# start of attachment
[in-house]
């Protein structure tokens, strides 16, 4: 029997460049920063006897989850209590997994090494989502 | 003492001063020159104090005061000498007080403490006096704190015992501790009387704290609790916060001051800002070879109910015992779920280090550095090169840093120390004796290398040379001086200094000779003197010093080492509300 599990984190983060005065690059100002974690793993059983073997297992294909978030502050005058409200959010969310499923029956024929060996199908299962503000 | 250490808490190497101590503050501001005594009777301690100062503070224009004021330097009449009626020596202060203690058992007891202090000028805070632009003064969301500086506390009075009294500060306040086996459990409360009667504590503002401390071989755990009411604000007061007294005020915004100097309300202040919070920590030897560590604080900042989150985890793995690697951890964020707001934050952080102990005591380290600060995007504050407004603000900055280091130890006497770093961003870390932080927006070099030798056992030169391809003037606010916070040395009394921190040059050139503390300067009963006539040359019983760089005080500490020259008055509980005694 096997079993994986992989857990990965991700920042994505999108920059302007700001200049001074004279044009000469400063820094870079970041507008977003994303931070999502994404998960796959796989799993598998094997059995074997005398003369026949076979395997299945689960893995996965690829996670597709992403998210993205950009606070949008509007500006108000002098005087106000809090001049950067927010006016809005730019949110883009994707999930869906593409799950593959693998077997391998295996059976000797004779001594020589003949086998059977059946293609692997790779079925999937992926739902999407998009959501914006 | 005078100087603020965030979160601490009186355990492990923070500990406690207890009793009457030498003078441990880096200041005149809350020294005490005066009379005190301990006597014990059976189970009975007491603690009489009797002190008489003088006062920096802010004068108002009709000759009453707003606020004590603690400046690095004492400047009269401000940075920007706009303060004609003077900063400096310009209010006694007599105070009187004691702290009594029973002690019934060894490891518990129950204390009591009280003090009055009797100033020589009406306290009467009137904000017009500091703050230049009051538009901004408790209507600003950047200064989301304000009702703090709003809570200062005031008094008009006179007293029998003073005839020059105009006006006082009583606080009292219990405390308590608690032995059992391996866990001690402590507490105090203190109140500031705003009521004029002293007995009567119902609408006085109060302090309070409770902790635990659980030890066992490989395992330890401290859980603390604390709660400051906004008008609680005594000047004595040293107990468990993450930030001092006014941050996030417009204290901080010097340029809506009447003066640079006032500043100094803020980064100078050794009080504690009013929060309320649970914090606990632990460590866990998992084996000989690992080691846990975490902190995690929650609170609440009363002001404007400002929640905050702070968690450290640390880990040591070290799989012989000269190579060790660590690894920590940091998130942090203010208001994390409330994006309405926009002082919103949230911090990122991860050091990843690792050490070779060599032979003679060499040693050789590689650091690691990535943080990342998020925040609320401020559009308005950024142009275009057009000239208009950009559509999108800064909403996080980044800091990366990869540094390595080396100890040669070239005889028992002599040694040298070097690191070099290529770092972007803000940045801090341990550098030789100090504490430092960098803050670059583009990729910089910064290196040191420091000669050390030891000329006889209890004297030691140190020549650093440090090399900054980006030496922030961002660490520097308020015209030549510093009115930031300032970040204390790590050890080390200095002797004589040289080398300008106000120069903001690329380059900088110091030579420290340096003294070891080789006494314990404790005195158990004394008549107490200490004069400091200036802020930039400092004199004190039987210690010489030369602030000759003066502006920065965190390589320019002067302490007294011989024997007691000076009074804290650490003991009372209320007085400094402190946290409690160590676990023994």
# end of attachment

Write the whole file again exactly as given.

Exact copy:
[in-house]
């Protein structure tokens, strides 16, 4: 029997460049920063006897989850209590997994090494989502 | 003492001063020159104090005061000498007080403490006096704190015992501790009387704290609790916060001051800002070879109910015992779920280090550095090169840093120390004796290398040379001086200094000779003197010093080492509300 599990984190983060005065690059100002974690793993059983073997297992294909978030502050005058409200959010969310499923029956024929060996199908299962503000 | 250490808490190497101590503050501001005594009777301690100062503070224009004021330097009449009626020596202060203690058992007891202090000028805070632009003064969301500086506390009075009294500060306040086996459990409360009667504590503002401390071989755990009411604000007061007294005020915004100097309300202040919070920590030897560590604080900042989150985890793995690697951890964020707001934050952080102990005591380290600060995007504050407004603000900055280091130890006497770093961003870390932080927006070099030798056992030169391809003037606010916070040395009394921190040059050139503390300067009963006539040359019983760089005080500490020259008055509980005694 096997079993994986992989857990990965991700920042994505999108920059302007700001200049001074004279044009000469400063820094870079970041507008977003994303931070999502994404998960796959796989799993598998094997059995074997005398003369026949076979395997299945689960893995996965690829996670597709992403998210993205950009606070949008509007500006108000002098005087106000809090001049950067927010006016809005730019949110883009994707999930869906593409799950593959693998077997391998295996059976000797004779001594020589003949086998059977059946293609692997790779079925999937992926739902999407998009959501914006 | 005078100087603020965030979160601490009186355990492990923070500990406690207890009793009457030498003078441990880096200041005149809350020294005490005066009379005190301990006597014990059976189970009975007491603690009489009797002190008489003088006062920096802010004068108002009709000759009453707003606020004590603690400046690095004492400047009269401000940075920007706009303060004609003077900063400096310009209010006694007599105070009187004691702290009594029973002690019934060894490891518990129950204390009591009280003090009055009797100033020589009406306290009467009137904000017009500091703050230049009051538009901004408790209507600003950047200064989301304000009702703090709003809570200062005031008094008009006179007293029998003073005839020059105009006006006082009583606080009292219990405390308590608690032995059992391996866990001690402590507490105090203190109140500031705003009521004029002293007995009567119902609408006085109060302090309070409770902790635990659980030890066992490989395992330890401290859980603390604390709660400051906004008008609680005594000047004595040293107990468990993450930030001092006014941050996030417009204290901080010097340029809506009447003066640079006032500043100094803020980064100078050794009080504690009013929060309320649970914090606990632990460590866990998992084996000989690992080691846990975490902190995690929650609170609440009363002001404007400002929640905050702070968690450290640390880990040591070290799989012989000269190579060790660590690894920590940091998130942090203010208001994390409330994006309405926009002082919103949230911090990122991860050091990843690792050490070779060599032979003679060499040693050789590689650091690691990535943080990342998020925040609320401020559009308005950024142009275009057009000239208009950009559509999108800064909403996080980044800091990366990869540094390595080396100890040669070239005889028992002599040694040298070097690191070099290529770092972007803000940045801090341990550098030789100090504490430092960098803050670059583009990729910089910064290196040191420091000669050390030891000329006889209890004297030691140190020549650093440090090399900054980006030496922030961002660490520097308020015209030549510093009115930031300032970040204390790590050890080390200095002797004589040289080398300008106000120069903001690329380059900088110091030579420290340096003294070891080789006494314990404790005195158990004394008549107490200490004069400091200036802020930039400092004199004190039987210690010489030369602030000759003066502006920065965190390589320019002067302490007294011989024997007691000076009074804290650490003991009372209320007085400094402190946290409690160590676990023994």